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2/02/2017 9:43 am  #1

How Social Networks Empowered Mass Protests Against

The Alt-Majority: How Social Networks Empowered Mass Protests Against Trump

The presidency of Donald J. Trump has been noteworthy for its speed. In his first week in office, as the president’s aides won’t tire of reminding us, Mr. Trump has already put in motion plans to do much of what he promised to do while campaigning.

But it’s not just the politician who is moving fast. It’s the population, too.

In a matter of hours on Saturday, thousands rushed to the nation’s airports, beckoned by tweets. The flash protests in response to Mr. Trump’s immigration ban, which continued to grow in many cities on Sunday, were as organized as they were instantaneous. Dispatched online, the protesters knew where to go, and they knew what to do once they arrived: to command the story by making a scene.

Mr. Trump feeds off media attention. Throughout the campaign, the bigger a spectacle he created, the larger he loomed in the public consciousness. What has been remarkable during the last two weekends is how thoroughly Mr. Trump’s own media personage was blotted out by scenes of protesters.

In a brief appearance on Saturday, the president assured the nation that his immigrant ban was “working out very nicely — you see it in the airports.” But the pictures and videos flooding across our social streams put the lie to Mr. Trump’s breezy pronouncements. Things at the airports weren’t working out very nicely; you could see it right there on Instagram.

A similar story unfolded the weekend before. In his inaugural address Mr. Trump claimed the mantle of popular will. The next day, a far larger illustration of popular will was on display at marches across the country. The people who gathered for the women’s march hijacked the media narrative.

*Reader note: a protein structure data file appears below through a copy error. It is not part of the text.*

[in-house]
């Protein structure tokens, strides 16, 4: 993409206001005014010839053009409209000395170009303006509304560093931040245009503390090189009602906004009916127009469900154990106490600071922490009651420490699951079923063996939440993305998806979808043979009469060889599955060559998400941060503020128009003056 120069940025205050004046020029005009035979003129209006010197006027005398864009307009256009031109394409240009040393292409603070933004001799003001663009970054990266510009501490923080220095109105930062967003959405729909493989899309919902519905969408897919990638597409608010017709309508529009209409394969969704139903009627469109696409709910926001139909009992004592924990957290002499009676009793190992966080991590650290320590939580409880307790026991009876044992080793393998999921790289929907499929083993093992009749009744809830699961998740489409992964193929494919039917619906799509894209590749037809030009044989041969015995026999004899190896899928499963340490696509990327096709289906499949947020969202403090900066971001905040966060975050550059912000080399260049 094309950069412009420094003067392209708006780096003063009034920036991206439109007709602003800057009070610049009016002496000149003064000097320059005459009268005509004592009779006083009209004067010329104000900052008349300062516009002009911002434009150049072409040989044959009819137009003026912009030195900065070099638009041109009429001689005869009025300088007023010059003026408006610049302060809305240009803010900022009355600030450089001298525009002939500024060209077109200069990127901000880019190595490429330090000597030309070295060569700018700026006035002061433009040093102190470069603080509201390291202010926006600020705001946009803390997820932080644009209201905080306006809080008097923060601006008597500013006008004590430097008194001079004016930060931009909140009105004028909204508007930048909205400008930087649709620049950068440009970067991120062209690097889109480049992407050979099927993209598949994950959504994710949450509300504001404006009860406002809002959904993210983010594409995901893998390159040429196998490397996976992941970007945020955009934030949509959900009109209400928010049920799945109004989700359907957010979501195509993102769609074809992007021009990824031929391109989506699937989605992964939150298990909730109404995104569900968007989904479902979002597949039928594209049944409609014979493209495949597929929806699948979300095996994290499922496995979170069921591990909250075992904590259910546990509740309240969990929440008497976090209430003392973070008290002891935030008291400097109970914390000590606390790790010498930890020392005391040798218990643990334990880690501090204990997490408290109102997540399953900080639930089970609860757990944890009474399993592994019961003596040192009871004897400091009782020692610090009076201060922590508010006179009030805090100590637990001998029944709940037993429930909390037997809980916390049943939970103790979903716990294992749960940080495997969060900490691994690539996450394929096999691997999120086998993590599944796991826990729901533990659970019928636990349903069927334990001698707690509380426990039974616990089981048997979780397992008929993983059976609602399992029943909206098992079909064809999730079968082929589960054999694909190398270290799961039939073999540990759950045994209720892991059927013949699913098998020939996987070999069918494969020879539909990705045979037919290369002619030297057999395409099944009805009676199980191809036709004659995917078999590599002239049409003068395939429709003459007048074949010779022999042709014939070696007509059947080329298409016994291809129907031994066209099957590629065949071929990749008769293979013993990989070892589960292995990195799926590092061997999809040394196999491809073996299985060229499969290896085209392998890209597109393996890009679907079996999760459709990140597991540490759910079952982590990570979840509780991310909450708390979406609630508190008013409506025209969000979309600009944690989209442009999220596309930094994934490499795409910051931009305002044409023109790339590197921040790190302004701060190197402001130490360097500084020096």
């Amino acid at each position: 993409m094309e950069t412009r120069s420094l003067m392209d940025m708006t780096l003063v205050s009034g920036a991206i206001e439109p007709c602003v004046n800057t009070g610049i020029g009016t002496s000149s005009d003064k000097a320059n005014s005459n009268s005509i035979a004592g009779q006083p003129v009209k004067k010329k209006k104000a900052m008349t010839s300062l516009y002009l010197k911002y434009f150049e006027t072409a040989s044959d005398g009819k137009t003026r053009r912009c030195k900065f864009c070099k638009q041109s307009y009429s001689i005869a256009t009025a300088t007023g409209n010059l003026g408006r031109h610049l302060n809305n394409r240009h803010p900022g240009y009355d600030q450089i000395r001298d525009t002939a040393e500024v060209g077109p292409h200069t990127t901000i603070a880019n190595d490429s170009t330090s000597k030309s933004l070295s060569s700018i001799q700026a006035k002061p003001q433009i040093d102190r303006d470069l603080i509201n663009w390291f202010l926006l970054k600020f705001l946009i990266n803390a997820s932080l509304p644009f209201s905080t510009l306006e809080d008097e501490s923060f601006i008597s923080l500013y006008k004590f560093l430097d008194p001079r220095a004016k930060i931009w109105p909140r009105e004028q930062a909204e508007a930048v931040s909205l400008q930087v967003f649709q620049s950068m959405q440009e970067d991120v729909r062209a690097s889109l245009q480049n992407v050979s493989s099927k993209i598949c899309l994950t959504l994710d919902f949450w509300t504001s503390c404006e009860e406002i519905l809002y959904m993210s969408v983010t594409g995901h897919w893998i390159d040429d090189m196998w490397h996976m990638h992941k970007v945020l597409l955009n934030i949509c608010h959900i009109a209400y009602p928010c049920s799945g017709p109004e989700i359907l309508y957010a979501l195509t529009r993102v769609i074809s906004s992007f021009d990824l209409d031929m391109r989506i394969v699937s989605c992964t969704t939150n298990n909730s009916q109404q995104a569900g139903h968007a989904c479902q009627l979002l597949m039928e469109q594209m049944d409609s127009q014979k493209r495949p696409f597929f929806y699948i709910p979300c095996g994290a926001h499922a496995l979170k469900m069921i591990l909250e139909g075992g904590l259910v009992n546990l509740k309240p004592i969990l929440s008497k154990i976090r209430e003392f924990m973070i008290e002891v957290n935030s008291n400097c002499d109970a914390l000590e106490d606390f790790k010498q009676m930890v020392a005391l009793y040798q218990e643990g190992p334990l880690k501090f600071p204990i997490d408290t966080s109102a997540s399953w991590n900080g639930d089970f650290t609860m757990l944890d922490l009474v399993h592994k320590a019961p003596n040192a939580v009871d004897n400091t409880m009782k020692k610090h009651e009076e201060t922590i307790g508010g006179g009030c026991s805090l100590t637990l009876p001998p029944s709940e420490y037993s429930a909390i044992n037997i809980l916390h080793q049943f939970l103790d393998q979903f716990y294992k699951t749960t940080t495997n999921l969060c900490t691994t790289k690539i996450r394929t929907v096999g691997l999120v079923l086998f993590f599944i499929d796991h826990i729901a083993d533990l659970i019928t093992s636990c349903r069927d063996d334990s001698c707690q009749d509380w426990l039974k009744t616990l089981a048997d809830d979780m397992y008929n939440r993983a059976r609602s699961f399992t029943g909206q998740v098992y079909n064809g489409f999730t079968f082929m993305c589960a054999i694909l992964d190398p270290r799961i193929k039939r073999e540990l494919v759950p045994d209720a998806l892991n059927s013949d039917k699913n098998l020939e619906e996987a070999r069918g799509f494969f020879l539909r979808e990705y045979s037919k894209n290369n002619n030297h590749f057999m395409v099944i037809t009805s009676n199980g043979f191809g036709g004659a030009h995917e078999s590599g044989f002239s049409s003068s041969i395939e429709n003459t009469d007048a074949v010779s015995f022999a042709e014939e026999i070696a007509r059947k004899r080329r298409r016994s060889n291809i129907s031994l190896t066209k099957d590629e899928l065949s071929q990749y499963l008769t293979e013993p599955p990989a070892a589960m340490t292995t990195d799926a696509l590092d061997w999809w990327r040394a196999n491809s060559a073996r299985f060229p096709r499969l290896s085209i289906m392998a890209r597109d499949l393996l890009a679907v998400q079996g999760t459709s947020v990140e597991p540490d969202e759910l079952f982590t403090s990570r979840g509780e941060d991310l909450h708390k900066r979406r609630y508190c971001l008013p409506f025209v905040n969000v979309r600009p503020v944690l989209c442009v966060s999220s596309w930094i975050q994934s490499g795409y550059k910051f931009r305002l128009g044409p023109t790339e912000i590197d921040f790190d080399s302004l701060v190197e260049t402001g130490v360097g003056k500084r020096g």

Even for those who did not assemble on either weekend, the pictures carried special power. Amplified on social media and echoing across every TV network, they suggested something larger afoot, something democracy-defining. “Something’s happening out there,” Ana Navarro, the Republican never-Trumper and television pundit, declared on Twitter.

Something sure is. We’re witnessing the stirrings of a national popular movement aimed at defeating the policies of Mr. Trump. It is a movement without official leaders. In fact, to a noteworthy degree, the formal apparatus of the Democratic Party has been nearly absent from the uprisings. Unlike the Tea Party and the white-supremacist “alt-right,” the new movement has no name. Call it the alt-left, or, if you want to really drive Mr. Trump up the wall, the alt-majority.

We live in a time in which decent and otherwise sensible people are surrendering too easily to the hectoring of morons or extremists. 

2/02/2017 9:47 am  #2

Re: How Social Networks Empowered Mass Protests Against

Words have consequences. 

"Do not confuse motion and progress, A rocking horse keeps moving but does not make any progress"

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